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NASA has discovered organic material in soil samples on Mars, as well as methane in the planet’s atmosphere, the agency announced on Thursday.
To be clear, these discoveries aren’t necessarily signs of life, but NASA says they’re a “good sign” for future missions exploring the Martian planet. Both findings were published in two separate studies on June 7.


The methane discovery is particularly promising for astrobiologists. While methane has been detected in the Martian atmosphere before, today’s discovery (published in Science) reveals that the methane seems to follow a repeating seasonal pattern.
That suggests the methane is released from beneath the surface of the planet. And the patterns could be key to figuring out where the methane is coming from. Theories abound, but scientists believe that water-based crystals or microbes could be a source of the gas.

Organic Material

Additionally, another study published revealed that the Curiosity rover has found organic material preserved in rocks. Through material analysis, Curiosity was able to find molecules that are roughly comparable to similar samples found in organic-rich soil on Earth. They’re not “living,” but they could be fragments of larger molecules that were present in the ancient Martian atmosphere.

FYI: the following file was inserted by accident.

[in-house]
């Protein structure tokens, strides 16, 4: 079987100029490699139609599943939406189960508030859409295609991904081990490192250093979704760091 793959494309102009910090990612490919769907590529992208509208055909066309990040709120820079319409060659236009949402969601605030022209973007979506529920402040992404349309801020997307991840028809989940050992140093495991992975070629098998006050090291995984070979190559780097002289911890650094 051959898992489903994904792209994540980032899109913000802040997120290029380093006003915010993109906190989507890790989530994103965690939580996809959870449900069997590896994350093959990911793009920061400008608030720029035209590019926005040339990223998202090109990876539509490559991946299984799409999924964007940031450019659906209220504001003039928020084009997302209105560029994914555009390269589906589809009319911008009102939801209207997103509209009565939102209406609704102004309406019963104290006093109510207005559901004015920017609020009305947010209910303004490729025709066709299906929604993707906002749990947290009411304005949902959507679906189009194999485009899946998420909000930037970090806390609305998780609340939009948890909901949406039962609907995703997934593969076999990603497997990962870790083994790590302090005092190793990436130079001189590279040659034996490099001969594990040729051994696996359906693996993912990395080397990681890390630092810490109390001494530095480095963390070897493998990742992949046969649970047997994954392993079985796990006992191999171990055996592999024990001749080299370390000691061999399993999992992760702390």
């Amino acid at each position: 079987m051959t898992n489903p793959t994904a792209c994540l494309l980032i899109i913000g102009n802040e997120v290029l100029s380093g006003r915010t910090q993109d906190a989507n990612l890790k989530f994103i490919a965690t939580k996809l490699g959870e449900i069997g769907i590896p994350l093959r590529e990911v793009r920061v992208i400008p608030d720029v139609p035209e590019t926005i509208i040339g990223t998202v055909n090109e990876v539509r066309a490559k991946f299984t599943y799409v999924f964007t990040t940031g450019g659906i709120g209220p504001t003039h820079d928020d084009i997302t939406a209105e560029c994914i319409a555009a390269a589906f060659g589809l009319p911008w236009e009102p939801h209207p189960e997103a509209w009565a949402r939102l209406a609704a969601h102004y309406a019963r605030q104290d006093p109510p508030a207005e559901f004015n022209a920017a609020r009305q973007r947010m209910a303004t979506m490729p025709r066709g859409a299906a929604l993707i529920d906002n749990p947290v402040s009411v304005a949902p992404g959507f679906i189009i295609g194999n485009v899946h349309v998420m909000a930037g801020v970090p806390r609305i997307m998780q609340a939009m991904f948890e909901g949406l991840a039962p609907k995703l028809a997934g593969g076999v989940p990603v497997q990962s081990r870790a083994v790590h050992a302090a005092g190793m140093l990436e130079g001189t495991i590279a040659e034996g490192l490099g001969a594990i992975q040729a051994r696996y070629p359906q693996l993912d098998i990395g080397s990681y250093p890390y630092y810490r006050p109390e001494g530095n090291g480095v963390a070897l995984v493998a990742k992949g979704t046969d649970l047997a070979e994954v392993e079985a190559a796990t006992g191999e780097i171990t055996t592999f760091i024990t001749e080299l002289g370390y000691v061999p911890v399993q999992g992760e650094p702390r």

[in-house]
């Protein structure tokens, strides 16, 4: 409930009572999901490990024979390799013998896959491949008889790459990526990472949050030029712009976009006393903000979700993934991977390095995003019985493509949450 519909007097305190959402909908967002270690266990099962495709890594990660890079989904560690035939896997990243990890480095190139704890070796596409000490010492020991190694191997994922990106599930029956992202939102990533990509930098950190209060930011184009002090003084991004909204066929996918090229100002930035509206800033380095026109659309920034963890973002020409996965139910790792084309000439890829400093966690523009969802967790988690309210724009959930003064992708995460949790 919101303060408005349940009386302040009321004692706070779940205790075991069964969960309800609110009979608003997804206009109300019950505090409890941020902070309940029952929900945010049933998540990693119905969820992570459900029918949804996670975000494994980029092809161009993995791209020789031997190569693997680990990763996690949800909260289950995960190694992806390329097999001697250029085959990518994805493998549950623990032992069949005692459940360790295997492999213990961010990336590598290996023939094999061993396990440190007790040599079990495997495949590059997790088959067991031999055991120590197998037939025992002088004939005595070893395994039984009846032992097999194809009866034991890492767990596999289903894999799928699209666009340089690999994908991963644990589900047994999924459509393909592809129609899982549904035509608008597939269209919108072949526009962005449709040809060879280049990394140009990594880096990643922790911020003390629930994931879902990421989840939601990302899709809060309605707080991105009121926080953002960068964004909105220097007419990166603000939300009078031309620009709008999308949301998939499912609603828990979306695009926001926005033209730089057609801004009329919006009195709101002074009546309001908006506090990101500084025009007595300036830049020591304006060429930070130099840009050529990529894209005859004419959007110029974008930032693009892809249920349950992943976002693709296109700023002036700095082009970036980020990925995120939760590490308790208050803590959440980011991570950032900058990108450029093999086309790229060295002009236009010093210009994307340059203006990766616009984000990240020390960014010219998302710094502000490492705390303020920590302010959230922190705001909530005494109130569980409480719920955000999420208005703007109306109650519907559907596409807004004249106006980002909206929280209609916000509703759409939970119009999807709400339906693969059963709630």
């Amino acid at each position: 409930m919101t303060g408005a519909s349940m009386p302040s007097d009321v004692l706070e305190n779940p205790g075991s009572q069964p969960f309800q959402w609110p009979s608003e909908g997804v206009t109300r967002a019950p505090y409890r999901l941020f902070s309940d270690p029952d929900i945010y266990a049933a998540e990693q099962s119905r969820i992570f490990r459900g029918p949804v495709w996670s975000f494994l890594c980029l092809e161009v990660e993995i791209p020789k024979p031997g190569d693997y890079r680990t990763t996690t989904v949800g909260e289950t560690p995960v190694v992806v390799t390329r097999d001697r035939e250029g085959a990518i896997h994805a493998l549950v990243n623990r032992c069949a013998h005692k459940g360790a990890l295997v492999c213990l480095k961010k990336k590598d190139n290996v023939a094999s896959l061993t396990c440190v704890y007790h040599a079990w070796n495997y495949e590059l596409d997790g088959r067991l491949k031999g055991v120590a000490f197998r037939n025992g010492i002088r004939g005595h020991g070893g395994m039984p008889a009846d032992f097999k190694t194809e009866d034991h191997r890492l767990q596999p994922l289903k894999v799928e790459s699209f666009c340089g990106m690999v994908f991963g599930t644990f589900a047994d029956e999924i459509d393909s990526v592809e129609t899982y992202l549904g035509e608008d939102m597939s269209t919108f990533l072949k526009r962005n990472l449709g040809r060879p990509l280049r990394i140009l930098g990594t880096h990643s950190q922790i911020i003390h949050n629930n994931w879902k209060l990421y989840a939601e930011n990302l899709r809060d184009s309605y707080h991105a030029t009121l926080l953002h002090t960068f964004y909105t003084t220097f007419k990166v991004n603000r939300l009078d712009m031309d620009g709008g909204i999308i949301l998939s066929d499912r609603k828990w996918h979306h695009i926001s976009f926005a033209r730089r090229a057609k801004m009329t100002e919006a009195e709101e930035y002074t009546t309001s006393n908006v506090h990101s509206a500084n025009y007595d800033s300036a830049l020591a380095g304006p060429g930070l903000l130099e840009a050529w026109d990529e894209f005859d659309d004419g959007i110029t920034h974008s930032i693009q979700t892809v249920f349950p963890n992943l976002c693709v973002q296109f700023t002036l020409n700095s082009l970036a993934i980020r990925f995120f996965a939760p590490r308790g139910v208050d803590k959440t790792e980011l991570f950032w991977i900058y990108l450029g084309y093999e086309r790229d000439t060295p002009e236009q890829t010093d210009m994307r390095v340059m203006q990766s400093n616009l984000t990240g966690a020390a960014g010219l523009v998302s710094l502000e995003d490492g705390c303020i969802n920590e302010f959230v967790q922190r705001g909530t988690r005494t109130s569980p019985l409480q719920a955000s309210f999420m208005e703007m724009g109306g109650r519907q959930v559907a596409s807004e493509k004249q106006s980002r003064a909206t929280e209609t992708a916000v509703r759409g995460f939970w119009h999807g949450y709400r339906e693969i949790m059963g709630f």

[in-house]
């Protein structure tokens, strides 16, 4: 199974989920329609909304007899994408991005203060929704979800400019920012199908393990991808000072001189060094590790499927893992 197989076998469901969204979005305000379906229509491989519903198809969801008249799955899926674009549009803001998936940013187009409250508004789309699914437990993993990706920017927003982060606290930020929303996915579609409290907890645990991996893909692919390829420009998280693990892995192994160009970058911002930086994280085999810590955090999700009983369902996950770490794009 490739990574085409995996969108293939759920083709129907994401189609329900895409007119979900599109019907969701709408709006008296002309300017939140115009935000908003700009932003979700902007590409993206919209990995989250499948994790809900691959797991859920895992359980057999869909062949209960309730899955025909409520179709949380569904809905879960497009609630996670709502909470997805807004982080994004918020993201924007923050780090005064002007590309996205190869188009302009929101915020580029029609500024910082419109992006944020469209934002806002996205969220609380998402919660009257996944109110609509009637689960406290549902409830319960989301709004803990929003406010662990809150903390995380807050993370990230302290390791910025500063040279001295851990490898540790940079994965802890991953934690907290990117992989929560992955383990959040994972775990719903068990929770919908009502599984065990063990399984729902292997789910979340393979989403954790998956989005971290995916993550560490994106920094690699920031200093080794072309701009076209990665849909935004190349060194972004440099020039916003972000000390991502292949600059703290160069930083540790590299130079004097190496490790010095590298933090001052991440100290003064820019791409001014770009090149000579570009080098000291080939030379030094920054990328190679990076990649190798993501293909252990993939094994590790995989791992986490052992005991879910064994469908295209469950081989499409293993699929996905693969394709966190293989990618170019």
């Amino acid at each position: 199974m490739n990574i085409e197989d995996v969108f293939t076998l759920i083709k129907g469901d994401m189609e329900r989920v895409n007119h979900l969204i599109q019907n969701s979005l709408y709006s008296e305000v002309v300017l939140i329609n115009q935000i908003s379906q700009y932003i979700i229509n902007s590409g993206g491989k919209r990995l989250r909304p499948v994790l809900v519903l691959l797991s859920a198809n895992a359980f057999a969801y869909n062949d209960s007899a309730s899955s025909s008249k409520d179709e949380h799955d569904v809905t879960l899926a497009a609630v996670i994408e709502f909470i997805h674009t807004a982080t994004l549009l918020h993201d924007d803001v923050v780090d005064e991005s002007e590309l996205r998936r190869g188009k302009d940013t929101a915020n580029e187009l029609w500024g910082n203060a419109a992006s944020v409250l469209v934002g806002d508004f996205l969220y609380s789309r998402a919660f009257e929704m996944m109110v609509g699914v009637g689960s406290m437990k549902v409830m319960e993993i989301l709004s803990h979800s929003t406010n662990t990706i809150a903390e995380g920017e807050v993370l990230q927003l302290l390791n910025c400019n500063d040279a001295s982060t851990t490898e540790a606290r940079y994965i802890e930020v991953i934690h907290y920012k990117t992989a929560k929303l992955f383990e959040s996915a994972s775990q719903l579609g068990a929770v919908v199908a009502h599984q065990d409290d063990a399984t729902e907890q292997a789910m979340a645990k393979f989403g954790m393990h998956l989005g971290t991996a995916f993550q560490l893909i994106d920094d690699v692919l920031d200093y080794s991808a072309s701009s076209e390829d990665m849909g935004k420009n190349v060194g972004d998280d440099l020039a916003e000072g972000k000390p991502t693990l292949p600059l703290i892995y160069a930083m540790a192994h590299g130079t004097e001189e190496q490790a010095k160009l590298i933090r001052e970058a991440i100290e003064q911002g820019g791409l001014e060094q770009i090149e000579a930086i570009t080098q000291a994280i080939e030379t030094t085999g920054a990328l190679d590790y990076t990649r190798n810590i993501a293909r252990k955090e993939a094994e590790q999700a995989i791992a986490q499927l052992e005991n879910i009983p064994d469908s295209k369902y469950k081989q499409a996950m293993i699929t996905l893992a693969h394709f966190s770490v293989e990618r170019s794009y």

Previously, NASA revealed that there is clear evidence that the ancient Martian ecosystem could have allowed liquid water. That’s a key ingredient for life, and the Curiosity rover has also discovered other building blocks for extraterrestrial life.

Why It Matters

All in all, finding organic materials and methane in Mars’ atmosphere has pretty massive implications. Along with previous discoveries, they reveal that the Martian ecosystem may have been able to support life with conditions that could be compared to Earth’s billions of years ago.
And both discoveries are a good sign for future exploration. These discoveries give scientists “confidence” that upcoming endeavors will find even more organic matter.
“Are there signs of life on Mars?” said Michael Meyer, a lead scientist at NASA’s Mars Exploration Program. “We don’t know, but these results tell us we are on the right track.”
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